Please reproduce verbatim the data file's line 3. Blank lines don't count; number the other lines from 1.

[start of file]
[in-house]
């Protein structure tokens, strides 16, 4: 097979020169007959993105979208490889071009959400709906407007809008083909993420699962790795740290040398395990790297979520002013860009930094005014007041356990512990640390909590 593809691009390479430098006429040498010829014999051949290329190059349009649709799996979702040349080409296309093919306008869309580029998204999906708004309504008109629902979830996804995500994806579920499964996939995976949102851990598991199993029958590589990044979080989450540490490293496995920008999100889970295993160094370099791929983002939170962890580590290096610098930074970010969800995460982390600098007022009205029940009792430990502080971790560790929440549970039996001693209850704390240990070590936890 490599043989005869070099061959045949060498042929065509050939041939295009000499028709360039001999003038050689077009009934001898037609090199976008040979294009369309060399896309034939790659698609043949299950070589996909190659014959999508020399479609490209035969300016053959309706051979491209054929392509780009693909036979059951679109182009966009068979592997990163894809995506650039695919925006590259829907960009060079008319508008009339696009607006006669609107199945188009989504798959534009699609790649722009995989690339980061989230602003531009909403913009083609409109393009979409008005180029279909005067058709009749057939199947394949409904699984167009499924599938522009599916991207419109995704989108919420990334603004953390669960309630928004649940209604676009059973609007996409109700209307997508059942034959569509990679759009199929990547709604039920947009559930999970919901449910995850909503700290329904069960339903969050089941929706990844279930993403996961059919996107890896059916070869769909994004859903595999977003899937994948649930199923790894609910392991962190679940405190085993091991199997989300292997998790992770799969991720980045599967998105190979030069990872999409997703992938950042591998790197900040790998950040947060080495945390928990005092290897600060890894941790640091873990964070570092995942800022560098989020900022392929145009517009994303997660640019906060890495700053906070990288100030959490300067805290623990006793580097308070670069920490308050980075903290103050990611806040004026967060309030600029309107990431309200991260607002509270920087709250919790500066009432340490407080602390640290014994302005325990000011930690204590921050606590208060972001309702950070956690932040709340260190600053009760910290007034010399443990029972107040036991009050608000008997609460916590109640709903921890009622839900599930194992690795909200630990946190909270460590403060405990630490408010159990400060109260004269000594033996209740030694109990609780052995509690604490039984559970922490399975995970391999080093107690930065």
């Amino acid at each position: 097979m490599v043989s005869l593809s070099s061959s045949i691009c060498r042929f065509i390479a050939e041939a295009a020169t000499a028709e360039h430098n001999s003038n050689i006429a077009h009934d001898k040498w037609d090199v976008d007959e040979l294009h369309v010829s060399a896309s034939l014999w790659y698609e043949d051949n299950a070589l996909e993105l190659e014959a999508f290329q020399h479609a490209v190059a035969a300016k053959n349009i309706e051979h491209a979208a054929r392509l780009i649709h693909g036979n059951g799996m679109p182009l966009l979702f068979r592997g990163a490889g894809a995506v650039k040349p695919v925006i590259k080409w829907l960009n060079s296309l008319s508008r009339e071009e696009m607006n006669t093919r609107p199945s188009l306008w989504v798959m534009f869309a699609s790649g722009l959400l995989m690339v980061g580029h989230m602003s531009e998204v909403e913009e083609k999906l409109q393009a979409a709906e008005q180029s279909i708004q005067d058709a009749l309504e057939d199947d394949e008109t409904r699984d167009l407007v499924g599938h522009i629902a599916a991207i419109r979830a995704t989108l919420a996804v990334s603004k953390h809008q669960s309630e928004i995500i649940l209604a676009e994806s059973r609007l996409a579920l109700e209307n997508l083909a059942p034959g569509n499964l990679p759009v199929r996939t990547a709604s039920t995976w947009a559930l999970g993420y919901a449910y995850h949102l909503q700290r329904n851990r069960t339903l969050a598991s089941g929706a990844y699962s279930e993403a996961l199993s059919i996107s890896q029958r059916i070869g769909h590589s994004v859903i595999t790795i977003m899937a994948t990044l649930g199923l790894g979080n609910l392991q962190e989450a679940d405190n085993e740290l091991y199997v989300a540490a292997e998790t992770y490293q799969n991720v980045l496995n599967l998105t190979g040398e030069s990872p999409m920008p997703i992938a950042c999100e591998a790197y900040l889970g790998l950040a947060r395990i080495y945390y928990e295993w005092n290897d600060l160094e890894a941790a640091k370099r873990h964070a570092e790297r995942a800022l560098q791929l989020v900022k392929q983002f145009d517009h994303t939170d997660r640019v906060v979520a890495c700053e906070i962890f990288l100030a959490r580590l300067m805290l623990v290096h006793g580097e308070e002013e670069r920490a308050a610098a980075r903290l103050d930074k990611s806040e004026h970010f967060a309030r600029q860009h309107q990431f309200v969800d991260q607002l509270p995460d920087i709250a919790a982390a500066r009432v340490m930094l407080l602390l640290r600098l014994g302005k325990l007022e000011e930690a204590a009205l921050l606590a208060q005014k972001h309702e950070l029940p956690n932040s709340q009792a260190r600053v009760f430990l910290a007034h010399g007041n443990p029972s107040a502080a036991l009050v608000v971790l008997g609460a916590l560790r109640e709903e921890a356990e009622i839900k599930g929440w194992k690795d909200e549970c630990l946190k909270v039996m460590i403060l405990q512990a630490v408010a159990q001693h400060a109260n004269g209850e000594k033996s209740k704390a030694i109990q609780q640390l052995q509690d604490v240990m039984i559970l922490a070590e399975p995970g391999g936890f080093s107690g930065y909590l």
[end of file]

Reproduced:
């Amino acid at each position: 097979m490599v043989s005869l593809s070099s061959s045949i691009c060498r042929f065509i390479a050939e041939a295009a020169t000499a028709e360039h430098n001999s003038n050689i006429a077009h009934d001898k040498w037609d090199v976008d007959e040979l294009h369309v010829s060399a896309s034939l014999w790659y698609e043949d051949n299950a070589l996909e993105l190659e014959a999508f290329q020399h479609a490209v190059a035969a300016k053959n349009i309706e051979h491209a979208a054929r392509l780009i649709h693909g036979n059951g799996m679109p182009l966009l979702f068979r592997g990163a490889g894809a995506v650039k040349p695919v925006i590259k080409w829907l960009n060079s296309l008319s508008r009339e071009e696009m607006n006669t093919r609107p199945s188009l306008w989504v798959m534009f869309a699609s790649g722009l959400l995989m690339v980061g580029h989230m602003s531009e998204v909403e913009e083609k999906l409109q393009a979409a709906e008005q180029s279909i708004q005067d058709a009749l309504e057939d199947d394949e008109t409904r699984d167009l407007v499924g599938h522009i629902a599916a991207i419109r979830a995704t989108l919420a996804v990334s603004k953390h809008q669960s309630e928004i995500i649940l209604a676009e994806s059973r609007l996409a579920l109700e209307n997508l083909a059942p034959g569509n499964l990679p759009v199929r996939t990547a709604s039920t995976w947009a559930l999970g993420y919901a449910y995850h949102l909503q700290r329904n851990r069960t339903l969050a598991s089941g929706a990844y699962s279930e993403a996961l199993s059919i996107s890896q029958r059916i070869g769909h590589s994004v859903i595999t790795i977003m899937a994948t990044l649930g199923l790894g979080n609910l392991q962190e989450a679940d405190n085993e740290l091991y199997v989300a540490a292997e998790t992770y490293q799969n991720v980045l496995n599967l998105t190979g040398e030069s990872p999409m920008p997703i992938a950042c999100e591998a790197y900040l889970g790998l950040a947060r395990i080495y945390y928990e295993w005092n290897d600060l160094e890894a941790a640091k370099r873990h964070a570092e790297r995942a800022l560098q791929l989020v900022k392929q983002f145009d517009h994303t939170d997660r640019v906060v979520a890495c700053e906070i962890f990288l100030a959490r580590l300067m805290l623990v290096h006793g580097e308070e002013e670069r920490a308050a610098a980075r903290l103050d930074k990611s806040e004026h970010f967060a309030r600029q860009h309107q990431f309200v969800d991260q607002l509270p995460d920087i709250a919790a982390a500066r009432v340490m930094l407080l602390l640290r600098l014994g302005k325990l007022e000011e930690a204590a009205l921050l606590a208060q005014k972001h309702e950070l029940p956690n932040s709340q009792a260190r600053v009760f430990l910290a007034h010399g007041n443990p029972s107040a502080a036991l009050v608000v971790l008997g609460a916590l560790r109640e709903e921890a356990e009622i839900k599930g929440w194992k690795d909200e549970c630990l946190k909270v039996m460590i403060l405990q512990a630490v408010a159990q001693h400060a109260n004269g209850e000594k033996s209740k704390a030694i109990q609780q640390l052995q509690d604490v240990m039984i559970l922490a070590e399975p995970g391999g936890f080093s107690g930065y909590l």